WILLIAM Shellabear was a soldier, missionary, planter, and scholar whose life was deeply entwined with the development of Malaysian society from his arrival in Singapore in 1887 until his death in1948. Scholars know him best as an avid collector and publisher of classical Malay manuscripts, and as the author of seminal studies of the Malay language. Member of the business community recognize him as the founder of the Malay Publishing House who farsightedness in bringing modern printing techniques to Singapore contributed to the growth of the Southeast Asian publishing industry. Methodist Christians know him as one of the founders and early leaders of Methodism in Malay, and as a translator of the Bible and many other religious texts into Malay. Among Islamicists his contributions as an editor and writer for The Moslem World journal, and his studies of mystical texts in Malay, are still acknowledged.
The biography of William Shellabear bring together these varied facets of his life to show more fully both his contribution to Malaysia, and how his life highlights the changes in Malayan society from the high colonialism of the 19th century to the political and religious ferment on the eve of independence. Central to this exploration of Shellabear life is his contribution to the rise of Methodism, and particularly his ongoing efforts to persuade the Methodist Mission to take seriously the aspirations of the Malays for vernacular school, a greater place in economic development, and developing as Islamic society.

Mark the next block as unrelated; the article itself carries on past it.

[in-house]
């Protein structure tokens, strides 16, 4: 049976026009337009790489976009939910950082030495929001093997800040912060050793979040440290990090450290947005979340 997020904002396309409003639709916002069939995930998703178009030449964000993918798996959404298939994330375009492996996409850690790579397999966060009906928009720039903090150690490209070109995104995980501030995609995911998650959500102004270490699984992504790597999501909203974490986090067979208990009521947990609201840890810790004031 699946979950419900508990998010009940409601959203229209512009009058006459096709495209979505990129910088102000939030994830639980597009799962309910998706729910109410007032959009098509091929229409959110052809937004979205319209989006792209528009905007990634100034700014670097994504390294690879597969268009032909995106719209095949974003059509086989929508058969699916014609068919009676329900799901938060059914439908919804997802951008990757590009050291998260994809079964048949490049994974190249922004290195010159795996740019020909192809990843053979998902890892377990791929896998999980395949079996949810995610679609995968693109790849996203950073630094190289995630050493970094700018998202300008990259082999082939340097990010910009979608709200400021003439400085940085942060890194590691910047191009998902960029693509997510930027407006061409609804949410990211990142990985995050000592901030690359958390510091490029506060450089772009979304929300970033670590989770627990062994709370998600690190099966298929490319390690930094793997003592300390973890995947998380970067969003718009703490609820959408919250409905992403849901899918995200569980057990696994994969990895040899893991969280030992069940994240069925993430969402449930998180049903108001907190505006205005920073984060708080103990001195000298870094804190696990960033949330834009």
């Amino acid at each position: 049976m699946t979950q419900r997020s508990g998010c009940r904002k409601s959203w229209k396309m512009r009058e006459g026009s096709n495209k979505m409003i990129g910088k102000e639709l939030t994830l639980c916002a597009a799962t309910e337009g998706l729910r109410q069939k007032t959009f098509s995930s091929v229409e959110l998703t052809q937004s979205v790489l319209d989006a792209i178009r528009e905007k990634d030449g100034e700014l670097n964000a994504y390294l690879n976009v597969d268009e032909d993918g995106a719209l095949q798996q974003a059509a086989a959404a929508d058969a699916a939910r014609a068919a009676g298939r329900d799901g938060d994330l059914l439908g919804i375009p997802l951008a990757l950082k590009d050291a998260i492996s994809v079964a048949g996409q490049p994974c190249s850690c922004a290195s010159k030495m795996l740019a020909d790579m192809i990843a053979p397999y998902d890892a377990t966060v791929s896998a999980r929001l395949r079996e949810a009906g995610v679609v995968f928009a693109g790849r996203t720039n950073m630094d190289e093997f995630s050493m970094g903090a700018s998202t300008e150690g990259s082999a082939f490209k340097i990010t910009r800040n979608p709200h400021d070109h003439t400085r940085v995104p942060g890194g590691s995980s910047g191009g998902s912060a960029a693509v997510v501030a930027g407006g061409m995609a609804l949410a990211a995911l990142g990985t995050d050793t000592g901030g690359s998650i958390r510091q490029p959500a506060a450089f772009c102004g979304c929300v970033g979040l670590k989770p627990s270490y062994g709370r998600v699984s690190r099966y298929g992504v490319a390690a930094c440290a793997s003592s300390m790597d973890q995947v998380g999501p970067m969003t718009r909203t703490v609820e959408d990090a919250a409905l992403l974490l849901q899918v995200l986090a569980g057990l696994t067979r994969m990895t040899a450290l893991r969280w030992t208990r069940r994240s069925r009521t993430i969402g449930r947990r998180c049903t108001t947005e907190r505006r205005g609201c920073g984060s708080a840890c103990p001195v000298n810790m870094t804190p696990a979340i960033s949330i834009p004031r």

Shellabear life thus becomes a revealing window on the changing attitudes of booth Christians and Muslims in pre-independence Malaya. Perhaps most importantly, however, it demonstrates the fruitfulness, for people of all races and religions, of a life which combined personal integrity with sincere appreciation and love for those of different faiths.
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